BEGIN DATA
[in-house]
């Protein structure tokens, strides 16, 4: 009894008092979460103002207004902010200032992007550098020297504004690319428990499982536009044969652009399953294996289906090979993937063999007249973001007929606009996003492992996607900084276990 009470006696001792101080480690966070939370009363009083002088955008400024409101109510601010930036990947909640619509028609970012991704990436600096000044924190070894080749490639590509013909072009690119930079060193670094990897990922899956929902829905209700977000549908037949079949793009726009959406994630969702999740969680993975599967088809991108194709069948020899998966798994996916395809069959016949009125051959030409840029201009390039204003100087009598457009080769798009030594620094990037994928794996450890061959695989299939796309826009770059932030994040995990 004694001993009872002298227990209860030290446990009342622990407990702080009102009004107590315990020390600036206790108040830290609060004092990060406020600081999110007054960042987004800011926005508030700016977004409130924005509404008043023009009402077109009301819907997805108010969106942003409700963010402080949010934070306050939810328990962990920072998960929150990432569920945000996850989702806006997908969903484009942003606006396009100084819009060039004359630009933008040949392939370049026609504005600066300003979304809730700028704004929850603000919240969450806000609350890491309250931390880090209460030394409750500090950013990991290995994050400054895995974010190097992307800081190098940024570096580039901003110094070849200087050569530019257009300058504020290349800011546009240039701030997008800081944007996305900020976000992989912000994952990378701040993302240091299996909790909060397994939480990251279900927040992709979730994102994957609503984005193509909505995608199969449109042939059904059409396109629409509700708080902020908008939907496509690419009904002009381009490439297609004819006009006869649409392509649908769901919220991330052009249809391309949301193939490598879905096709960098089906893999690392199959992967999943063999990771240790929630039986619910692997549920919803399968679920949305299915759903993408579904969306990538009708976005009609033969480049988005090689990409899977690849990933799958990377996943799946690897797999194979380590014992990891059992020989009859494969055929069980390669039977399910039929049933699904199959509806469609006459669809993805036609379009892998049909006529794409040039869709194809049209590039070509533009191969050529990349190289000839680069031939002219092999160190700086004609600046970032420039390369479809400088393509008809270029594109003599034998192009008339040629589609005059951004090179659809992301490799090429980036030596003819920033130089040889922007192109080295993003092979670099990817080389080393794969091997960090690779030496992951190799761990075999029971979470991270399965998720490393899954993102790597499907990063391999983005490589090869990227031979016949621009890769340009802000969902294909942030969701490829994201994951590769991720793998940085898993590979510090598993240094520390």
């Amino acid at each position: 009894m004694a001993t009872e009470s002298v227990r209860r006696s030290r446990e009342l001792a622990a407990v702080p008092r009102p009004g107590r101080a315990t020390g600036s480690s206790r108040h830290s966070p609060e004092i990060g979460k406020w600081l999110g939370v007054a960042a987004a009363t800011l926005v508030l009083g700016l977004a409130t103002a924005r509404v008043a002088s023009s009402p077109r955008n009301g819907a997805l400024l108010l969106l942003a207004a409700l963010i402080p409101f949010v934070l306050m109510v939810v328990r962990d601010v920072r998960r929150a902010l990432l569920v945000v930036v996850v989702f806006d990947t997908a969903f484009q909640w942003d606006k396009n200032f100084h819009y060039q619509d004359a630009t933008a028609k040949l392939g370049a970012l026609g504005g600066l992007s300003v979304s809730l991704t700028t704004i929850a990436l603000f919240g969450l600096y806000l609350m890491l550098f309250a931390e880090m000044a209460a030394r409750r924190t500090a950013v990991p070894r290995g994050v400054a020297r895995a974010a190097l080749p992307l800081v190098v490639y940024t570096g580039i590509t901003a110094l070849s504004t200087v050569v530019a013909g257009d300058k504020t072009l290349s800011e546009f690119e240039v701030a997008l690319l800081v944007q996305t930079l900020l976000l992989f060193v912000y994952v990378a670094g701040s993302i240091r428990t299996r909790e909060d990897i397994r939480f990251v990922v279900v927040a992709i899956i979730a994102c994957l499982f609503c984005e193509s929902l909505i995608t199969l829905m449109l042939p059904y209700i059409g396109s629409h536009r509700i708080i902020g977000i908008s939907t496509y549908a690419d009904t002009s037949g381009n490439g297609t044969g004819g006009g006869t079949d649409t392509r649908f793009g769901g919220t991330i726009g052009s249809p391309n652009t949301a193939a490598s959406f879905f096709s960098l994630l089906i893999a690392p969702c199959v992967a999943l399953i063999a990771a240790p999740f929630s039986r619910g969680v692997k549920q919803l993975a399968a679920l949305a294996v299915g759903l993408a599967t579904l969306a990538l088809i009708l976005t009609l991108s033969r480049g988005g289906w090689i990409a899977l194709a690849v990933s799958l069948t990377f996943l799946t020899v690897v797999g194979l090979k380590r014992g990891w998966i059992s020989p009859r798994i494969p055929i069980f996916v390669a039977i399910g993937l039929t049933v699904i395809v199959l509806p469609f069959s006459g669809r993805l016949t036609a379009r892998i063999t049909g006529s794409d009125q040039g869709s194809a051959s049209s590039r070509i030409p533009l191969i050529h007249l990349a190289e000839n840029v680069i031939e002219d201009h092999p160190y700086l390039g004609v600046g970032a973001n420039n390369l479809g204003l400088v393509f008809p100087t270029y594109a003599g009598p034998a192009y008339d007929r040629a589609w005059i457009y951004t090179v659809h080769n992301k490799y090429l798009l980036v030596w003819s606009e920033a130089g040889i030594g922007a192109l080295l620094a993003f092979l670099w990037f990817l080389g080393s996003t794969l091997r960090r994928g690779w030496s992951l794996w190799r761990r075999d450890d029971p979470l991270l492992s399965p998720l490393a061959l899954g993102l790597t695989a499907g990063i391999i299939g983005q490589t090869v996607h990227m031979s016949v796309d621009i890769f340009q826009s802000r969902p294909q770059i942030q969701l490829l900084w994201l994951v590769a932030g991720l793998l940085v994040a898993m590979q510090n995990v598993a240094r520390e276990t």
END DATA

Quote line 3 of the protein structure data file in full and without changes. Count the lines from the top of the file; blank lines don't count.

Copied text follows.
């Amino acid at each position: 009894m004694a001993t009872e009470s002298v227990r209860r006696s030290r446990e009342l001792a622990a407990v702080p008092r009102p009004g107590r101080a315990t020390g600036s480690s206790r108040h830290s966070p609060e004092i990060g979460k406020w600081l999110g939370v007054a960042a987004a009363t800011l926005v508030l009083g700016l977004a409130t103002a924005r509404v008043a002088s023009s009402p077109r955008n009301g819907a997805l400024l108010l969106l942003a207004a409700l963010i402080p409101f949010v934070l306050m109510v939810v328990r962990d601010v920072r998960r929150a902010l990432l569920v945000v930036v996850v989702f806006d990947t997908a969903f484009q909640w942003d606006k396009n200032f100084h819009y060039q619509d004359a630009t933008a028609k040949l392939g370049a970012l026609g504005g600066l992007s300003v979304s809730l991704t700028t704004i929850a990436l603000f919240g969450l600096y806000l609350m890491l550098f309250a931390e880090m000044a209460a030394r409750r924190t500090a950013v990991p070894r290995g994050v400054a020297r895995a974010a190097l080749p992307l800081v190098v490639y940024t570096g580039i590509t901003a110094l070849s504004t200087v050569v530019a013909g257009d300058k504020t072009l290349s800011e546009f690119e240039v701030a997008l690319l800081v944007q996305t930079l900020l976000l992989f060193v912000y994952v990378a670094g701040s993302i240091r428990t299996r909790e909060d990897i397994r939480f990251v990922v279900v927040a992709i899956i979730a994102c994957l499982f609503c984005e193509s929902l909505i995608t199969l829905m449109l042939p059904y209700i059409g396109s629409h536009r509700i708080i902020g977000i908008s939907t496509y549908a690419d009904t002009s037949g381009n490439g297609t044969g004819g006009g006869t079949d649409t392509r649908f793009g769901g919220t991330i726009g052009s249809p391309n652009t949301a193939a490598s959406f879905f096709s960098l994630l089906i893999a690392p969702c199959v992967a999943l399953i063999a990771a240790p999740f929630s039986r619910g969680v692997k549920q919803l993975a399968a679920l949305a294996v299915g759903l993408a599967t579904l969306a990538l088809i009708l976005t009609l991108s033969r480049g988005g289906w090689i990409a899977l194709a690849v990933s799958l069948t990377f996943l799946t020899v690897v797999g194979l090979k380590r014992g990891w998966i059992s020989p009859r798994i494969p055929i069980f996916v390669a039977i399910g993937l039929t049933v699904i395809v199959l509806p469609f069959s006459g669809r993805l016949t036609a379009r892998i063999t049909g006529s794409d009125q040039g869709s194809a051959s049209s590039r070509i030409p533009l191969i050529h007249l990349a190289e000839n840029v680069i031939e002219d201009h092999p160190y700086l390039g004609v600046g970032a973001n420039n390369l479809g204003l400088v393509f008809p100087t270029y594109a003599g009598p034998a192009y008339d007929r040629a589609w005059i457009y951004t090179v659809h080769n992301k490799y090429l798009l980036v030596w003819s606009e920033a130089g040889i030594g922007a192109l080295l620094a993003f092979l670099w990037f990817l080389g080393s996003t794969l091997r960090r994928g690779w030496s992951l794996w190799r761990r075999d450890d029971p979470l991270l492992s399965p998720l490393a061959l899954g993102l790597t695989a499907g990063i391999i299939g983005q490589t090869v996607h990227m031979s016949v796309d621009i890769f340009q826009s802000r969902p294909q770059i942030q969701l490829l900084w994201l994951v590769a932030g991720l793998l940085v994040a898993m590979q510090n995990v598993a240094r520390e276990t």